This study combined data from 27 centers from resource-limited settings in Africa, Latin America, and Asia to assess CD4 trajectories after ART initiation at sites engaged in the scale-up of HIV care and treatment. The data demonstrate robust CD4 responses to ART that are sustained over several years. Our results are thus encouraging regarding the long-term effectiveness of ART in resource-limited settings, but they naturally are only applicable to those who are able to remain on ART for extended periods.
The availability of information on CD4 count in and of itself was likely a critical factor in getting many patients on to ART earlier than they otherwise would have in these programs. Were the programs to rely solely on clinical staging criteria, 77% of patients with less advanced clinical stage had CD4 counts<200 cells/μL, suggesting that they would have started therapy even later or not in time, limiting the full potential to benefit from therapy. Thus, extending access to CD4 testing in programs that don't currently have it would likely improve treatment outcomes substantially.
Apart from the amount of time on ART, the single most important factor determining CD4 trajectories and the maximum CD4 count reached was the baseline CD4 count. Patients with higher CD4 counts at ART initiation achieved a higher CD4 count in the following months and years. While this has been shown by other investigators in both resource-rich12, 20, 45
and resource-limited settings,28, 46
the importance of this observation cannot be overstated. The baseline CD4 count, second only to subsequent medication adherence (which we could not measure), is the most important predictor of clinical progression and survival after ART initiation.7, 22, 23, 30, 47-49
Patients with lower baseline CD4 count remain at risk for opportunistic infections for a substantially longer period than patients starting ART at higher CD4 counts, increasing their risk for serious morbidity and death. In this analysis 35% of patients had a baseline CD4 count below 100 cells/μL, and 29% had a count between 100 and 199 cells/μL. Fortunately, a recent analysis of the ART-LINC database indicated that median CD4 counts at the start of ART, while still low in most of the cohorts, have increased in recent years.50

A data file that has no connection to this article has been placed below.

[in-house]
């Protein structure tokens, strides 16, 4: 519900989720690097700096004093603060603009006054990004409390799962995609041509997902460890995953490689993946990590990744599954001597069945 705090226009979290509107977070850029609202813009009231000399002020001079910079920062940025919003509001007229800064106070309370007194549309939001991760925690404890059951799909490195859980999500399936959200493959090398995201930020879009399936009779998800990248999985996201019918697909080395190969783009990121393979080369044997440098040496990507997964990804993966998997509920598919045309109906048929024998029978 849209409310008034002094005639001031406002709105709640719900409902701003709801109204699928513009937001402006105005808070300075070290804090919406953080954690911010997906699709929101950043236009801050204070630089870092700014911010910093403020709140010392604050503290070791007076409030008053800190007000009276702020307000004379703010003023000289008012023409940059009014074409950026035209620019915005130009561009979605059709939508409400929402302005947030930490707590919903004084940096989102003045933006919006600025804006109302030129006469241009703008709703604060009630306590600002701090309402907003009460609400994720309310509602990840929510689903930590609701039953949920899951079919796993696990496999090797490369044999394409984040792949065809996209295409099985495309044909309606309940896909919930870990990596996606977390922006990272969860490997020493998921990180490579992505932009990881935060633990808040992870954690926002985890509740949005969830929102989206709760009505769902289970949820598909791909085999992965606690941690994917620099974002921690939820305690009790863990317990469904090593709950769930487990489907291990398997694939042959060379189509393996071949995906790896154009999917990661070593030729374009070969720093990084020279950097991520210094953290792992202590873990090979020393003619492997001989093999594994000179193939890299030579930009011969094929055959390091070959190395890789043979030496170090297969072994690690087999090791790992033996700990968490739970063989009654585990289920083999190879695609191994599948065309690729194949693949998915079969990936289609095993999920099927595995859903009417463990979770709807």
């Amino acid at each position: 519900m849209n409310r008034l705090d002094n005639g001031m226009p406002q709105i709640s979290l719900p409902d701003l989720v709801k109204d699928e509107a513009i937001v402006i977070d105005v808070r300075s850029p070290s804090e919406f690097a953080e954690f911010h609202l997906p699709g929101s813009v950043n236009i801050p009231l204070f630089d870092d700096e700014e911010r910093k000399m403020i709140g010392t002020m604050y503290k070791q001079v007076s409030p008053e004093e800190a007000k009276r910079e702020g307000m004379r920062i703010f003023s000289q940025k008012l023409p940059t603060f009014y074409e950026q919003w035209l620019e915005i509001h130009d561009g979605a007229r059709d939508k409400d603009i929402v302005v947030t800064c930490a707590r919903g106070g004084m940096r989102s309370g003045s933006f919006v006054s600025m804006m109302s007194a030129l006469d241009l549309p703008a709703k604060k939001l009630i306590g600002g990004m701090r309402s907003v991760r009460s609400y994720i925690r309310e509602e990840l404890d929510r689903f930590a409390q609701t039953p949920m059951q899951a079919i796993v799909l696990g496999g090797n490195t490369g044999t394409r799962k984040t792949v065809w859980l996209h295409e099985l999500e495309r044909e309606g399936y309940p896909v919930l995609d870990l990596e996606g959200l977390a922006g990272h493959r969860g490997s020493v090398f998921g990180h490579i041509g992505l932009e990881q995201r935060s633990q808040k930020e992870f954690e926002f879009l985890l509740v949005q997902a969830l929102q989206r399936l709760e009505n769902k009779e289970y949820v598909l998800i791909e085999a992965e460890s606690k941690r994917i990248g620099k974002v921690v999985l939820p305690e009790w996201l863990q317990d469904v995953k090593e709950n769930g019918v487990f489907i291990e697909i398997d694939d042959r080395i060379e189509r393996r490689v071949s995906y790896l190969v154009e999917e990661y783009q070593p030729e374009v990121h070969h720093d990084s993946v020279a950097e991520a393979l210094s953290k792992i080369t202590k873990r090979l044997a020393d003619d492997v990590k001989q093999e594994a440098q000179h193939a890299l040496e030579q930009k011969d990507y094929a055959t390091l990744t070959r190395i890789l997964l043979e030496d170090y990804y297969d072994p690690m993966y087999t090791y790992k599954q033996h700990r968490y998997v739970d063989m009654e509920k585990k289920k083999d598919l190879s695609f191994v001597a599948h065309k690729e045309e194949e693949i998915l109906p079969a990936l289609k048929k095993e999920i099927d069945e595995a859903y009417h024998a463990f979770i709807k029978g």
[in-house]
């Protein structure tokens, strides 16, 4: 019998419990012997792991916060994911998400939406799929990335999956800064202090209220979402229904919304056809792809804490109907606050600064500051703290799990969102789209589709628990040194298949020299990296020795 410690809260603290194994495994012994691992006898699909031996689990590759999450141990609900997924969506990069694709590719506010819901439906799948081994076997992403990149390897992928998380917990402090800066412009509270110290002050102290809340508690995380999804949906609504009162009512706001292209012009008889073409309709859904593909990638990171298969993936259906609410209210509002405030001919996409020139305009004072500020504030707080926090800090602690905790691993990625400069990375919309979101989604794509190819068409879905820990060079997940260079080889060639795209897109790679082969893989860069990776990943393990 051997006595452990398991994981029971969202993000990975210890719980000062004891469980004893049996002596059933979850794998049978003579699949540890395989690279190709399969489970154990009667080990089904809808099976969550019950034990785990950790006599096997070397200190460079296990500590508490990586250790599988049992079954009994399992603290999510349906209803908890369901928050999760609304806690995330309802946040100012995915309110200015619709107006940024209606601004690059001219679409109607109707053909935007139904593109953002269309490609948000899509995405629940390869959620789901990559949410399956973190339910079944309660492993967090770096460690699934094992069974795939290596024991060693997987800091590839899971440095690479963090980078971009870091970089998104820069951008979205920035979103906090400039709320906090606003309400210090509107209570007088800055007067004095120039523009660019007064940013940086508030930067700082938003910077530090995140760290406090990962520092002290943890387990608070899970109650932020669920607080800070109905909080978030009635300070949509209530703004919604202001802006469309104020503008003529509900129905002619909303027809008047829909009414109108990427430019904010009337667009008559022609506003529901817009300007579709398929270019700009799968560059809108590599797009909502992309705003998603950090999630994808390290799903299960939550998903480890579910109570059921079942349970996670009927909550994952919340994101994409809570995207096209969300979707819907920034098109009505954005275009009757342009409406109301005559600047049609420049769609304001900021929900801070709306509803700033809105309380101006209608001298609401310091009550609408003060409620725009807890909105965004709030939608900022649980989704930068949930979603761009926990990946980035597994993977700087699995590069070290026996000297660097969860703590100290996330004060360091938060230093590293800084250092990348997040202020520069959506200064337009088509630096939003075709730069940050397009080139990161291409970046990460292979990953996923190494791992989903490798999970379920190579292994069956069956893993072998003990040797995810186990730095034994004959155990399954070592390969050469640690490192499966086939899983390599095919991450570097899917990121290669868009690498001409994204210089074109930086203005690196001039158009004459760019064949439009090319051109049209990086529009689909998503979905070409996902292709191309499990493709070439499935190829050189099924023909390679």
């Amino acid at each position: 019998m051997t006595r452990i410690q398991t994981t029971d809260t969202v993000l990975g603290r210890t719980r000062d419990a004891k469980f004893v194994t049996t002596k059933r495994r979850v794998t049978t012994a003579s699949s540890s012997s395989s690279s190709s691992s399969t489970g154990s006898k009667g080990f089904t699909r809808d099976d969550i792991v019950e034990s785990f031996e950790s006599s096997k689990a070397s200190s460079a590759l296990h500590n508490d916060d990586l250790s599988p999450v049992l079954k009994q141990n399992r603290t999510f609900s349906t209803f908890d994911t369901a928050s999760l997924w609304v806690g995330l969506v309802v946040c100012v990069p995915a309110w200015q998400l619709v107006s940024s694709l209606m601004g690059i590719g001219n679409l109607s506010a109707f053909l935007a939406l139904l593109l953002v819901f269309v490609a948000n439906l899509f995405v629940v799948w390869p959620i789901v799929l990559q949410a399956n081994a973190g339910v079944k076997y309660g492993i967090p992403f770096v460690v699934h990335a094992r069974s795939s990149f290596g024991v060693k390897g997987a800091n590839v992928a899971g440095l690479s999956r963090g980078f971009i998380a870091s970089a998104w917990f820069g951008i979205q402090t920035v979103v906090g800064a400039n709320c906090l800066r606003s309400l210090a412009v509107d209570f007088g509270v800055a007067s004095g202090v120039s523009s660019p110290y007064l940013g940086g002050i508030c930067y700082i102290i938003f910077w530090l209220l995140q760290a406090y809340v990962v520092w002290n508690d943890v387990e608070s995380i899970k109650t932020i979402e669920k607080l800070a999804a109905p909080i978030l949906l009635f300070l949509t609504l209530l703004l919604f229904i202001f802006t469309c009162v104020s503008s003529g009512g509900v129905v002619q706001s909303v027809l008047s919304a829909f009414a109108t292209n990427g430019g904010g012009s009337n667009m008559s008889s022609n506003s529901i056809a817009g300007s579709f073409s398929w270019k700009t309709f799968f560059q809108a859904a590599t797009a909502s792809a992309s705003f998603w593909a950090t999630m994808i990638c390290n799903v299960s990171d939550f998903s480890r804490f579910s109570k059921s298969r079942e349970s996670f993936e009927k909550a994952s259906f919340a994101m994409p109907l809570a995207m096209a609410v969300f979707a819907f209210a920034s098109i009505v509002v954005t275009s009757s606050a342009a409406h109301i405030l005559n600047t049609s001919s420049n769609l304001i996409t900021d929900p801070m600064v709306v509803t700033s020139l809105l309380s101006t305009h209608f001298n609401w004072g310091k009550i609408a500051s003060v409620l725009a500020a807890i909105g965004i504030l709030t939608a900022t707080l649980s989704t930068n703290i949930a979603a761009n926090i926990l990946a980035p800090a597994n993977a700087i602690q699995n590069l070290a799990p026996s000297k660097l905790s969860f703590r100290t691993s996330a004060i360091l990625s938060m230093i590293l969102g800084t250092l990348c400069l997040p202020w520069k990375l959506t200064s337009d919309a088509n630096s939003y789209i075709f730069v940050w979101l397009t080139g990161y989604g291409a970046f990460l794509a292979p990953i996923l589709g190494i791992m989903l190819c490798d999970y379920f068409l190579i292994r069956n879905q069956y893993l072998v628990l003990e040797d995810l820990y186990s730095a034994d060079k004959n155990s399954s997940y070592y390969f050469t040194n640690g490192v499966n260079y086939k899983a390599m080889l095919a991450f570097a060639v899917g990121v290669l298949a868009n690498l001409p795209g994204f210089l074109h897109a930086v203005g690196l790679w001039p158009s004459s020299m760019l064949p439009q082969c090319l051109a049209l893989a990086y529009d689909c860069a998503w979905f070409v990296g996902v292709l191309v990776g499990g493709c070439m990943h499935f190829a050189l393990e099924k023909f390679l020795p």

However, our models predictions suggest that, after several years of therapy, only those few patients initiating ART at 200 cells/μL or higher could be expected to achieve CD4 counts near or above 500 cells/ μL or higher (), the level at which their risk of mortality may diminish to that observed in the general population in some settings.24
While most patients quickly achieved CD4 counts above the important clinical milestone of 200 cells/μL, we also note that there remains increased risk of morbidity and mortality at CD4 counts of 200 cells/μL, especially in developing countries.24
In our study of survival in these cohorts, we showed that the risk of mortality continues to diminish with increasing CD4 count, even among patients with CD4 counts above 200 cells/μL.39
For example, relative to those patients with baseline CD4 counts below 25 cells/μL, we found an RR of 0.67 in patients with baseline CD4 count between 100-200 cells/μL, 0.44 in patients with baseline CD4 between 200 and 349 cells/μL, and 0.26 in patients with baseline CD4 counts above 350 cells/μL. Additionally, in one study of South African patients on ART for 3 or more years, the risk of incident TB was still 5-10 times higher than in the general population.51
Finally, the SMART study recently reported a higher incidence of OIs in those patients who interrupted therapy, almost all of whom had CD4 counts>200 cells/μL.52
Our findings on long-term CD4 response appear to be consistent with those of other long-term investigations in Switzerland12
, the US2
, and the Netherlands17
, which examined immunologic response up to 4, 6, and 7 years after ART initiation, respectively. However, these studies were restricted to continuously treated, virologically suppressed patients, making a comparison with our patients difficult. Other factors may further confound this comparison, such as lower in CD4 counts in the general populations in developing versus developed countries, which could be due to other differences such as the prevalence of TB or helminth co-infections. Nonetheless, an important next step, therefore, is to conduct more direct comparisons of CD4 response between developed and developing countries within strata of baseline CD4 while controlling for other differences between the patient populations.
An intriguing finding in our investigation and others is the differences in trajectories by sex in crude analyses. We have previously reported sex differences in the CD4 count at ART initiation.53
In the present study, females had higher baseline CD4 counts in 25 of the 27 cohorts included in the analysis. Similar to other investigators who have reported sex differences in CD4 response after ART initiation in Spain54
, we found that differences in CD4 trajectories after starting ART were largely explained by different CD4 counts at baseline.
Given that baseline CD4 count is such an important determinant of CD4 trajectories after ART initiation, it is important to gain a better understanding of the determinants of baseline CD4 count among patients initiating ART in resource-limited settings. These determinants operate at multiple levels, starting with knowledge of being at risk for HIV infection, access to and uptake of HIV testing and counseling, intensity of active screening for HIV in the health care setting, entry points in to care, availability of CD4 testing, and, among programs providing pre-ART care, frequency and intensity of clinical monitoring and CD4 testing. Some of these factors are more easily modifiable than others. A recent investigation in the Netherlands suggested that entry into care with low CD4 counts explained a substantial portion of the variation in mortality rates across HIV care and treatment centers.55